Friday, August 1, 2008

The Drivel Award

for the Overly Familiar goes to three contestants:
My book is Harry Potter meets Beatrix Potter. A magical rabbit named Wallbert Fuzzyton has a well-known destiny that is a closely guarded secret. She battles the evil shrieking dwarves of the hollow, with their leader Wolfmort the One-Whose-Name-We-Shan't-Utter. Once Wallbert Fuzzyton finds his destiny, you won't want to miss the clash between good and evil, rabbit and shrieking dwarf! Will Wallbert fulfill her destiny by slaying the evil that lies within the hollow? If you buy my book I'll tell you.
If only this manuscript were a closely guarded secret.
Poor Tony has four older sisters and bossy, no-good parents....UGH! So when he makes a wish to get outta town, Wink-the-mouse happily obliges with his magical powers. Trouble is, Wink is a bad, bad seed, and he loves getting into trouble. Every time Tony makes a wish, Wink adds his own personal touch.
Extra cliche points for naming the mouse "Wink".
It's not the being undead part that bothers Madison. It's the blood part... like, ew. And the (freak me out) bats, or the mega-uncomfie coffin beds, or maybe it's the fangs--SO unflattering. TWILIGHT meets THE BEACON STREET GIRLS in SO NOT MY UNLIFE, a middle grade novel targeted at tween girls.
I feel like writing something on the girls' room wall about this pitch.


Jennifer R. Hubbard said...

I do like "evil shrieking dwarves." And I like the line, "It's not the being undead part that bothers Madison ..."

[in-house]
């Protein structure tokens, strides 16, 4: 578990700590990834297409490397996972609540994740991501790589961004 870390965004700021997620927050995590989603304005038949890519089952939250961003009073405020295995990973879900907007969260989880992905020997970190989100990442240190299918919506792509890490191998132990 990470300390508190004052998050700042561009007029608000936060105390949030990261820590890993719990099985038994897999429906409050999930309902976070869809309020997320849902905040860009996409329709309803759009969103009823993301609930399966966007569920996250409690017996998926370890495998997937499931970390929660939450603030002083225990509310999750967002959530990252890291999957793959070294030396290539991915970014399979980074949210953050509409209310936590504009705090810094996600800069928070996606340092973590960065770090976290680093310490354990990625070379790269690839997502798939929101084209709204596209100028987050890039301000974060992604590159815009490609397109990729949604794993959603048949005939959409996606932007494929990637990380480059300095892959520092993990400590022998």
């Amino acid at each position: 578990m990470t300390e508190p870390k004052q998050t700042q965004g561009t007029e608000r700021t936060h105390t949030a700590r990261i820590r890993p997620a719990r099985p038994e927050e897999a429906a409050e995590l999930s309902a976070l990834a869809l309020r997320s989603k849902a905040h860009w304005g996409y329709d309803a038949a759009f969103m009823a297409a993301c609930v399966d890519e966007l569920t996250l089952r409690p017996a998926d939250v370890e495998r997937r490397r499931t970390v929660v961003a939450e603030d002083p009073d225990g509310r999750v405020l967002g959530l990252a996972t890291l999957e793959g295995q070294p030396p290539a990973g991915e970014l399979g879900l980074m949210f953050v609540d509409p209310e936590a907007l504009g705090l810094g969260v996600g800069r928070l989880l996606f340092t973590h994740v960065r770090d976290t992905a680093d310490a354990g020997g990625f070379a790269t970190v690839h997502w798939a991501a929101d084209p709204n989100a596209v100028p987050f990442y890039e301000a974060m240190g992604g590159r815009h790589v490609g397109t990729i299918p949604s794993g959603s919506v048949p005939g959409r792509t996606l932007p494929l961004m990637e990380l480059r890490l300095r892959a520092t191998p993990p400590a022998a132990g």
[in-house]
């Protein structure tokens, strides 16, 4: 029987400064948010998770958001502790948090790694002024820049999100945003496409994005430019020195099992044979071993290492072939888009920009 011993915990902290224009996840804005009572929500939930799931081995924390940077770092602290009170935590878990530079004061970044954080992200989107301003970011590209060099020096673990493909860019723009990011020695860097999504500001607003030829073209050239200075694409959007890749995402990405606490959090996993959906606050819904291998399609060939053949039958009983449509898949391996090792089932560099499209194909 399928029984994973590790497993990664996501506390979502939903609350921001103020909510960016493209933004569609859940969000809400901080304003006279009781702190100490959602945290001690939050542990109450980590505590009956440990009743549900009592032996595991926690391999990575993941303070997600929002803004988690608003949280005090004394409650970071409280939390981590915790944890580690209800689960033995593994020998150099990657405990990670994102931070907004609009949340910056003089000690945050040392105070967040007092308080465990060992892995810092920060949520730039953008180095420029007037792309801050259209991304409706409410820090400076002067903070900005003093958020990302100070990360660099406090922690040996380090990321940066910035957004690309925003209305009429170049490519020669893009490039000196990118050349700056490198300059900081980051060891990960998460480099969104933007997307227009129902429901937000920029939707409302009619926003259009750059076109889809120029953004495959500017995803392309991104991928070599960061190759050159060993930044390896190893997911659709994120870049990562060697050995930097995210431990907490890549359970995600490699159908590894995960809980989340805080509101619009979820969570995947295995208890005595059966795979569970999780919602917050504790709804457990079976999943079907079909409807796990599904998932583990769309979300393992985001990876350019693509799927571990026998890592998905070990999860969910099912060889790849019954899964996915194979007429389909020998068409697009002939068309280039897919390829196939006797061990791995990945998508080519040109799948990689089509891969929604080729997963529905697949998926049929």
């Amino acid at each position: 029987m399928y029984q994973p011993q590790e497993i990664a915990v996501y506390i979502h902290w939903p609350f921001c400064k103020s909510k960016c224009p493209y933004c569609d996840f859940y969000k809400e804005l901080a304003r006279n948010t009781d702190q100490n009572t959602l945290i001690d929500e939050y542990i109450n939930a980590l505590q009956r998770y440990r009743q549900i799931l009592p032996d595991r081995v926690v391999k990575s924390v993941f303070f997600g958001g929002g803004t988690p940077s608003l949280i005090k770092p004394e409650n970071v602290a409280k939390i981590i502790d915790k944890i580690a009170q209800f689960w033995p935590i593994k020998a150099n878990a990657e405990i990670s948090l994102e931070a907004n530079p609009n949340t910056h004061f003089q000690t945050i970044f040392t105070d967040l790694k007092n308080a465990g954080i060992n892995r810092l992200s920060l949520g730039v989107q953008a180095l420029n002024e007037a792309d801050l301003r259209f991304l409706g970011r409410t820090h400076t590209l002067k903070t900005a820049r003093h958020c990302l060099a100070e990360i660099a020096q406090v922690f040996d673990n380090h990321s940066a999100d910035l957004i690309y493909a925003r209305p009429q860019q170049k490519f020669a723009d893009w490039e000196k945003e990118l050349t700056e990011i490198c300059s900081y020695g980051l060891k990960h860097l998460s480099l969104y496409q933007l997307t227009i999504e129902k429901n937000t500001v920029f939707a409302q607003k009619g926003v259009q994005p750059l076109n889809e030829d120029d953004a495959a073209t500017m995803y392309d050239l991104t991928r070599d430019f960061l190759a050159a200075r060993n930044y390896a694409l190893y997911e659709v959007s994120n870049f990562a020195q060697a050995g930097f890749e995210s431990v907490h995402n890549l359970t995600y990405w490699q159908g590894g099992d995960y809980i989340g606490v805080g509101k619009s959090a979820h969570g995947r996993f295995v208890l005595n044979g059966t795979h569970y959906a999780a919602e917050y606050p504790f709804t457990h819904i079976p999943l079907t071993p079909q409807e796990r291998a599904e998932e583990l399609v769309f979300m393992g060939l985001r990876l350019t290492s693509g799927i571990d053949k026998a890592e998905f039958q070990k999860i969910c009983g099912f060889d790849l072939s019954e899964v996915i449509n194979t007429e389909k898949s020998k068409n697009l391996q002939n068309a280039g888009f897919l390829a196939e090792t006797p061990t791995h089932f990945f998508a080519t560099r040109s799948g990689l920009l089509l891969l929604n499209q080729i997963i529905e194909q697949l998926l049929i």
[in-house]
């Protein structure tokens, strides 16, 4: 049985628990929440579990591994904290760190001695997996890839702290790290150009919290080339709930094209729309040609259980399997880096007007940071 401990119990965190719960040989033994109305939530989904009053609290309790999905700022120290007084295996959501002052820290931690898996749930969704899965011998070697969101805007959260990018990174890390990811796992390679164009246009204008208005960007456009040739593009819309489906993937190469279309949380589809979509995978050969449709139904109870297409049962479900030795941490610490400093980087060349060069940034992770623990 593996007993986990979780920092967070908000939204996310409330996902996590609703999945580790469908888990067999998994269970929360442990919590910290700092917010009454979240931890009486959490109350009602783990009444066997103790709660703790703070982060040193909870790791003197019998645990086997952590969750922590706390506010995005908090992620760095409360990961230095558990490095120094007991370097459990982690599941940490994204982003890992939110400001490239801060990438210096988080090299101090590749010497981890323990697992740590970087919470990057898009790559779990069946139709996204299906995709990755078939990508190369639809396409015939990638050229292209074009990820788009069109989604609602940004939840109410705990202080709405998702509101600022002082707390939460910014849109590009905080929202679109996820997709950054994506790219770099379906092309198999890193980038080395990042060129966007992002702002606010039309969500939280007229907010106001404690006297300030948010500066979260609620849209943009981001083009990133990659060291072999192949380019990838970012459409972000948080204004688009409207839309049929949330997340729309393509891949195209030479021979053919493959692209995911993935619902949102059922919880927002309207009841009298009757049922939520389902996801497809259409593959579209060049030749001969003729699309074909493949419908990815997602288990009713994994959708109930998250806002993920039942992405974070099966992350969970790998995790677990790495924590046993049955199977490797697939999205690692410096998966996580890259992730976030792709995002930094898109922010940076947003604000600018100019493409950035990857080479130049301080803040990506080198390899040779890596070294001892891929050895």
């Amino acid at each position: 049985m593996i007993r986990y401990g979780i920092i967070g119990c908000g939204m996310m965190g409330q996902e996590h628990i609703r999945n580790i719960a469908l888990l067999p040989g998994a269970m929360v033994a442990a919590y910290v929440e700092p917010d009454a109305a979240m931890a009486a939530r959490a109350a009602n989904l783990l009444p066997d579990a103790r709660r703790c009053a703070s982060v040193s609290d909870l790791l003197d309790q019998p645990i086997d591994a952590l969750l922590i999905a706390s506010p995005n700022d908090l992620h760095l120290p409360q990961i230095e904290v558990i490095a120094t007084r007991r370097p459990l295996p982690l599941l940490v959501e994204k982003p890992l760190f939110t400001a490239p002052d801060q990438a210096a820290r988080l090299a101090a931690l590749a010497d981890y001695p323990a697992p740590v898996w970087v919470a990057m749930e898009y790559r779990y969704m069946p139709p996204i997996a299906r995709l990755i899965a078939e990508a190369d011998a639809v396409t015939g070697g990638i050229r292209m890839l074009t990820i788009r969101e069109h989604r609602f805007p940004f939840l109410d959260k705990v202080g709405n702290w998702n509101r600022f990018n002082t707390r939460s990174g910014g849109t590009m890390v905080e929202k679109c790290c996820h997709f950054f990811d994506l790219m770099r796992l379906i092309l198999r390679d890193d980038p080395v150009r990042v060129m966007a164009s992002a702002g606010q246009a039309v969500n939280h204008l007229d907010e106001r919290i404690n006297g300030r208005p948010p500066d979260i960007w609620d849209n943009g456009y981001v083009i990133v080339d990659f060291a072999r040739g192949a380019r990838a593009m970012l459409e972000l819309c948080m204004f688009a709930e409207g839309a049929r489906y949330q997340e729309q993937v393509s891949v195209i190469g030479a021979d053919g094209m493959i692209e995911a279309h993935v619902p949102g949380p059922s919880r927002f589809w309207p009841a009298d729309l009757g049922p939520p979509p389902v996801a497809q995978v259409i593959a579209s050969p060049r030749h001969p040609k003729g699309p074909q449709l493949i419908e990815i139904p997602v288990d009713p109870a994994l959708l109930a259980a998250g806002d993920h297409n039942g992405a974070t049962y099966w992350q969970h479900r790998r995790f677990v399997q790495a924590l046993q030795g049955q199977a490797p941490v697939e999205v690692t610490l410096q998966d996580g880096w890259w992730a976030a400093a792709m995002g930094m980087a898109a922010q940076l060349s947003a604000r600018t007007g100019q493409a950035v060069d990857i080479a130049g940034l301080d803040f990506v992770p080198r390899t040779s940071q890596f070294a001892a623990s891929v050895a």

Clare K. R. Miller said...

I like the implication in the first one that the answer isn't actually IN the book, but that the author will just tell you.

Karen said...

Am I really reading that first one right? Did Wallbert really change sex twice during the pitch? We can only guess if s/he does the same in the story.

Anonymous said...

Should I be concerned that I write bad pitches better than legit ones? Hmmm.

Chris Eldin said...

I would've cried if I weren't laughing so hard.
So I need to work the pitch. This is good to know.
But I had a fantastic review by an editor at the SCBWI conf--she wants the story when I'm finished. I wish I could say more but this business is such a roller coaster.
Hence the laughing and crying part.

Thanks for doing this! I will delete this pitch, and look at the good ones for tips.

Anonymous said...

Oh goodness . . .

I have laughed until my head aches! I keep hearing over and over in my thoughts:

“If only this manuscript were a closely guarded secret.”

HA! HA! HA! HA!!!!

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